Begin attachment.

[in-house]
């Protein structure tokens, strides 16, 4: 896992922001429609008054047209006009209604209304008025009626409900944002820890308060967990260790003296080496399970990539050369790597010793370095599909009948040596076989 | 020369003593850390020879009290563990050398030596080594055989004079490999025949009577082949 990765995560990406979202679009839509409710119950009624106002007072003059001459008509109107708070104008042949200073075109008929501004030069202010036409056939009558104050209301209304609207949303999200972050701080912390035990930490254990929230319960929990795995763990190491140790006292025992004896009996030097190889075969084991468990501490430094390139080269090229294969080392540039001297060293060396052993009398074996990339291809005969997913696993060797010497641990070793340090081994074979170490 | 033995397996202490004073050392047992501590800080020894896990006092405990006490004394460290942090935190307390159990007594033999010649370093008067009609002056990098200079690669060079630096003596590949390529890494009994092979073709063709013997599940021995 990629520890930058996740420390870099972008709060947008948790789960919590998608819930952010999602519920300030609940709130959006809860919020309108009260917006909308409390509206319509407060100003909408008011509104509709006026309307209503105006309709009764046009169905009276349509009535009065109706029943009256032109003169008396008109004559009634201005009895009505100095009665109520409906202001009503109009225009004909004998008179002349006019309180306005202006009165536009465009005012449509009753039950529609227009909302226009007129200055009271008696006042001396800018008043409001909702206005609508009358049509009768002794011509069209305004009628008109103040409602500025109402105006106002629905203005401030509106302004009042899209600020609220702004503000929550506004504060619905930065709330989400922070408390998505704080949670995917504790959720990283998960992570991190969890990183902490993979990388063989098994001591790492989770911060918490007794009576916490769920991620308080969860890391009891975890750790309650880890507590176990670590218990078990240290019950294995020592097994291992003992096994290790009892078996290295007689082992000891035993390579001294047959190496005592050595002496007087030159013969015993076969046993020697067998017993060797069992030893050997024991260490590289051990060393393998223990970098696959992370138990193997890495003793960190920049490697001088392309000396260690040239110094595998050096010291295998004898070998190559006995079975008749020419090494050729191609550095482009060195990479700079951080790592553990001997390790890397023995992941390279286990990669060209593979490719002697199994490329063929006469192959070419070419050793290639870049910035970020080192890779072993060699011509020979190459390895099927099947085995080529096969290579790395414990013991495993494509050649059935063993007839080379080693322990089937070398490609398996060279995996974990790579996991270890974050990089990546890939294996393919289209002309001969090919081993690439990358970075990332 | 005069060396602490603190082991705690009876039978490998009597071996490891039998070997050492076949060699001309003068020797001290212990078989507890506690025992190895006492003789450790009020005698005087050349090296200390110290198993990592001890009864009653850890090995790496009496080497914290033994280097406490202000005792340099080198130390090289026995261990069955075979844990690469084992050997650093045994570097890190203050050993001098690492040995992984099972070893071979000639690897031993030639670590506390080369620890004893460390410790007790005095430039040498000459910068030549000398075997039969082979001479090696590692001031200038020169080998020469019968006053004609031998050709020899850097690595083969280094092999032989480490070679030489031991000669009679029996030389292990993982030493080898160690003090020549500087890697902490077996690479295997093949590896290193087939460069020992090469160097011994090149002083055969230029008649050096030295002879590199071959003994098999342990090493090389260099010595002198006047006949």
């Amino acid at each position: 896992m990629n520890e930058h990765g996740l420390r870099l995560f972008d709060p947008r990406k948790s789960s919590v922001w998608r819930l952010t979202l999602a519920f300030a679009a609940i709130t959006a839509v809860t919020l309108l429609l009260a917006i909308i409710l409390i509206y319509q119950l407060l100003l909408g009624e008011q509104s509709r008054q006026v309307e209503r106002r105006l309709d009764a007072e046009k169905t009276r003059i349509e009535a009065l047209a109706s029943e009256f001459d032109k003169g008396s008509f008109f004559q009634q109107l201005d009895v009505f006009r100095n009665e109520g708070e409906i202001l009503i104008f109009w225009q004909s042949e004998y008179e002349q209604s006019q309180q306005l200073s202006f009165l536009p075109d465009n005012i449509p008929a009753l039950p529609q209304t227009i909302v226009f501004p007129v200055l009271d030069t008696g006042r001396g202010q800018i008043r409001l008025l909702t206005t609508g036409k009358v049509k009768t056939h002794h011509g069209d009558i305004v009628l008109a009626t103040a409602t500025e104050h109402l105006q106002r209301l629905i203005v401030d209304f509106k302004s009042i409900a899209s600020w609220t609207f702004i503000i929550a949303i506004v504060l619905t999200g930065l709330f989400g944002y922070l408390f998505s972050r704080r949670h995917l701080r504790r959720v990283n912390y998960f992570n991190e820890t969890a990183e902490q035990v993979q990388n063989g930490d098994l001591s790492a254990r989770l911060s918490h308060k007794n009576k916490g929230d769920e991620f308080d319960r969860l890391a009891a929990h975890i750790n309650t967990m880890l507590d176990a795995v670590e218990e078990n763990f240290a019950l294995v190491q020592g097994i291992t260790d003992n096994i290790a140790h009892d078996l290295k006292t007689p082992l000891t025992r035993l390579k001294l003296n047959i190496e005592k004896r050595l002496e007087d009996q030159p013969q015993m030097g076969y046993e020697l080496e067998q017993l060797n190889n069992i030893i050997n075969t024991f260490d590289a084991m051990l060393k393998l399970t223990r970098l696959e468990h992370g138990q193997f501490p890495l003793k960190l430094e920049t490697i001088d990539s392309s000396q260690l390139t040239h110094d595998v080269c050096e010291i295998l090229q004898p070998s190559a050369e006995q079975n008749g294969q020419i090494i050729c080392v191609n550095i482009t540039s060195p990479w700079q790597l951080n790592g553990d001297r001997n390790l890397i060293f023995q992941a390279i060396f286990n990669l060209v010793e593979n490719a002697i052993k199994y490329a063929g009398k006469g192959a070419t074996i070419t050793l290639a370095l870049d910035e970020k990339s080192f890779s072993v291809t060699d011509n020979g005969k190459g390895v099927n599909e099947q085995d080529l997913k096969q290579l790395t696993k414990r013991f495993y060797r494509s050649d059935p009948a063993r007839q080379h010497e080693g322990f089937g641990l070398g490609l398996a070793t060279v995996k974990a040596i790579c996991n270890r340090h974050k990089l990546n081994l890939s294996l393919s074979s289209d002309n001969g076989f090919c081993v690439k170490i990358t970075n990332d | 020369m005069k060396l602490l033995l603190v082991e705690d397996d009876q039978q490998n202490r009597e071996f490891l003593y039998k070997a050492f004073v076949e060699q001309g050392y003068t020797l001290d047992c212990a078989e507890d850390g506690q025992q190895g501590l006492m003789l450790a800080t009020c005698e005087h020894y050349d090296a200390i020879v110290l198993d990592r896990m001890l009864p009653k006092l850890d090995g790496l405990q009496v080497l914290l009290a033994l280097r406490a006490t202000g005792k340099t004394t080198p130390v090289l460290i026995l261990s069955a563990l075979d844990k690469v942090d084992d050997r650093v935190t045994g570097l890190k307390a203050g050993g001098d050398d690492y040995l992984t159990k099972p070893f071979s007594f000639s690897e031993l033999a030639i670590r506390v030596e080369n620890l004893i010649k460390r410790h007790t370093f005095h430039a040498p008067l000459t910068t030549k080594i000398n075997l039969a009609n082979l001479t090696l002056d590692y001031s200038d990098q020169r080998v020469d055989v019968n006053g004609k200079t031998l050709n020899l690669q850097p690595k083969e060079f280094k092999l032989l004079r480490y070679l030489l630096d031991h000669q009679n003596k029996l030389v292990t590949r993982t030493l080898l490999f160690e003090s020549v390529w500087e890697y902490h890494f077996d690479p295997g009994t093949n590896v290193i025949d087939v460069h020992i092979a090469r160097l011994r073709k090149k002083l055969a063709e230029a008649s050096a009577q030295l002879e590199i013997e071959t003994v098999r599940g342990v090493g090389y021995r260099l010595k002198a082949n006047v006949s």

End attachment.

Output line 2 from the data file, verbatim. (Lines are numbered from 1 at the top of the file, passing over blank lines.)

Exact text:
């Protein structure tokens, strides 16, 4: 896992922001429609008054047209006009209604209304008025009626409900944002820890308060967990260790003296080496399970990539050369790597010793370095599909009948040596076989 | 020369003593850390020879009290563990050398030596080594055989004079490999025949009577082949 990765995560990406979202679009839509409710119950009624106002007072003059001459008509109107708070104008042949200073075109008929501004030069202010036409056939009558104050209301209304609207949303999200972050701080912390035990930490254990929230319960929990795995763990190491140790006292025992004896009996030097190889075969084991468990501490430094390139080269090229294969080392540039001297060293060396052993009398074996990339291809005969997913696993060797010497641990070793340090081994074979170490 | 033995397996202490004073050392047992501590800080020894896990006092405990006490004394460290942090935190307390159990007594033999010649370093008067009609002056990098200079690669060079630096003596590949390529890494009994092979073709063709013997599940021995 990629520890930058996740420390870099972008709060947008948790789960919590998608819930952010999602519920300030609940709130959006809860919020309108009260917006909308409390509206319509407060100003909408008011509104509709006026309307209503105006309709009764046009169905009276349509009535009065109706029943009256032109003169008396008109004559009634201005009895009505100095009665109520409906202001009503109009225009004909004998008179002349006019309180306005202006009165536009465009005012449509009753039950529609227009909302226009007129200055009271008696006042001396800018008043409001909702206005609508009358049509009768002794011509069209305004009628008109103040409602500025109402105006106002629905203005401030509106302004009042899209600020609220702004503000929550506004504060619905930065709330989400922070408390998505704080949670995917504790959720990283998960992570991190969890990183902490993979990388063989098994001591790492989770911060918490007794009576916490769920991620308080969860890391009891975890750790309650880890507590176990670590218990078990240290019950294995020592097994291992003992096994290790009892078996290295007689082992000891035993390579001294047959190496005592050595002496007087030159013969015993076969046993020697067998017993060797069992030893050997024991260490590289051990060393393998223990970098696959992370138990193997890495003793960190920049490697001088392309000396260690040239110094595998050096010291295998004898070998190559006995079975008749020419090494050729191609550095482009060195990479700079951080790592553990001997390790890397023995992941390279286990990669060209593979490719002697199994490329063929006469192959070419070419050793290639870049910035970020080192890779072993060699011509020979190459390895099927099947085995080529096969290579790395414990013991495993494509050649059935063993007839080379080693322990089937070398490609398996060279995996974990790579996991270890974050990089990546890939294996393919289209002309001969090919081993690439990358970075990332 | 005069060396602490603190082991705690009876039978490998009597071996490891039998070997050492076949060699001309003068020797001290212990078989507890506690025992190895006492003789450790009020005698005087050349090296200390110290198993990592001890009864009653850890090995790496009496080497914290033994280097406490202000005792340099080198130390090289026995261990069955075979844990690469084992050997650093045994570097890190203050050993001098690492040995992984099972070893071979000639690897031993030639670590506390080369620890004893460390410790007790005095430039040498000459910068030549000398075997039969082979001479090696590692001031200038020169080998020469019968006053004609031998050709020899850097690595083969280094092999032989480490070679030489031991000669009679029996030389292990993982030493080898160690003090020549500087890697902490077996690479295997093949590896290193087939460069020992090469160097011994090149002083055969230029008649050096030295002879590199071959003994098999342990090493090389260099010595002198006047006949």